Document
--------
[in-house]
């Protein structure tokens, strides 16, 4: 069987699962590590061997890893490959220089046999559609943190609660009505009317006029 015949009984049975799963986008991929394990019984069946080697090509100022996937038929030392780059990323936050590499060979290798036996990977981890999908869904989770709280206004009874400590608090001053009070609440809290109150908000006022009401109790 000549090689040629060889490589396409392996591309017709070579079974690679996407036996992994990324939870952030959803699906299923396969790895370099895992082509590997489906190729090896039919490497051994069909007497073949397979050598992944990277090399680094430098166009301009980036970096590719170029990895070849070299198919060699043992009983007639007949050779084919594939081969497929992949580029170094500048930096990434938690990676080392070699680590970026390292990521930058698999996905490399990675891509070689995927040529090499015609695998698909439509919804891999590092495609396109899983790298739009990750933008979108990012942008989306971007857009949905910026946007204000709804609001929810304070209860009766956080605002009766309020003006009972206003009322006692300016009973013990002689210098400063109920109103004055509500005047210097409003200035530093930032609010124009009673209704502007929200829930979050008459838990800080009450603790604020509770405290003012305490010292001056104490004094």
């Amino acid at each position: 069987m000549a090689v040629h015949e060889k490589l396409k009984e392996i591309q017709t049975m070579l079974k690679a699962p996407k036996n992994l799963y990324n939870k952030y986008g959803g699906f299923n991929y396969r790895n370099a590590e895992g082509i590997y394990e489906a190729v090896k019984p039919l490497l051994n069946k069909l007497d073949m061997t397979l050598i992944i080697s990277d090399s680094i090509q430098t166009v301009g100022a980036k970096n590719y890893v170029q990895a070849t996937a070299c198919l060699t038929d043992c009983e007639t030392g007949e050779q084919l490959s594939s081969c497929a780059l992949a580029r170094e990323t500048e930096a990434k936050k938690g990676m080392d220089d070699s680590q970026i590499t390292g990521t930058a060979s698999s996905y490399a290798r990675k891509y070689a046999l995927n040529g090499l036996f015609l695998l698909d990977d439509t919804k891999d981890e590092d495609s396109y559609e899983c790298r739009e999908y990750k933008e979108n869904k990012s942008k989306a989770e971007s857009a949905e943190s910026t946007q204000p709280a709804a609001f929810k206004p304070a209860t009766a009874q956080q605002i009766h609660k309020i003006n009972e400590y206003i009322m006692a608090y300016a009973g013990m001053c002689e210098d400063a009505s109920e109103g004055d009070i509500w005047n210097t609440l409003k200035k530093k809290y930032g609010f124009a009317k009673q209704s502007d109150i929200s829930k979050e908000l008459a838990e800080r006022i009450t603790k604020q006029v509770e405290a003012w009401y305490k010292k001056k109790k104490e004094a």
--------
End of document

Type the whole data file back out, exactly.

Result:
[in-house]
């Protein structure tokens, strides 16, 4: 069987699962590590061997890893490959220089046999559609943190609660009505009317006029 015949009984049975799963986008991929394990019984069946080697090509100022996937038929030392780059990323936050590499060979290798036996990977981890999908869904989770709280206004009874400590608090001053009070609440809290109150908000006022009401109790 000549090689040629060889490589396409392996591309017709070579079974690679996407036996992994990324939870952030959803699906299923396969790895370099895992082509590997489906190729090896039919490497051994069909007497073949397979050598992944990277090399680094430098166009301009980036970096590719170029990895070849070299198919060699043992009983007639007949050779084919594939081969497929992949580029170094500048930096990434938690990676080392070699680590970026390292990521930058698999996905490399990675891509070689995927040529090499015609695998698909439509919804891999590092495609396109899983790298739009990750933008979108990012942008989306971007857009949905910026946007204000709804609001929810304070209860009766956080605002009766309020003006009972206003009322006692300016009973013990002689210098400063109920109103004055509500005047210097409003200035530093930032609010124009009673209704502007929200829930979050008459838990800080009450603790604020509770405290003012305490010292001056104490004094």
């Amino acid at each position: 069987m000549a090689v040629h015949e060889k490589l396409k009984e392996i591309q017709t049975m070579l079974k690679a699962p996407k036996n992994l799963y990324n939870k952030y986008g959803g699906f299923n991929y396969r790895n370099a590590e895992g082509i590997y394990e489906a190729v090896k019984p039919l490497l051994n069946k069909l007497d073949m061997t397979l050598i992944i080697s990277d090399s680094i090509q430098t166009v301009g100022a980036k970096n590719y890893v170029q990895a070849t996937a070299c198919l060699t038929d043992c009983e007639t030392g007949e050779q084919l490959s594939s081969c497929a780059l992949a580029r170094e990323t500048e930096a990434k936050k938690g990676m080392d220089d070699s680590q970026i590499t390292g990521t930058a060979s698999s996905y490399a290798r990675k891509y070689a046999l995927n040529g090499l036996f015609l695998l698909d990977d439509t919804k891999d981890e590092d495609s396109y559609e899983c790298r739009e999908y990750k933008e979108n869904k990012s942008k989306a989770e971007s857009a949905e943190s910026t946007q204000p709280a709804a609001f929810k206004p304070a209860t009766a009874q956080q605002i009766h609660k309020i003006n009972e400590y206003i009322m006692a608090y300016a009973g013990m001053c002689e210098d400063a009505s109920e109103g004055d009070i509500w005047n210097t609440l409003k200035k530093k809290y930032g609010f124009a009317k009673q209704s502007d109150i929200s829930k979050e908000l008459a838990e800080r006022i009450t603790k604020q006029v509770e405290a003012w009401y305490k010292k001056k109790k104490e004094a």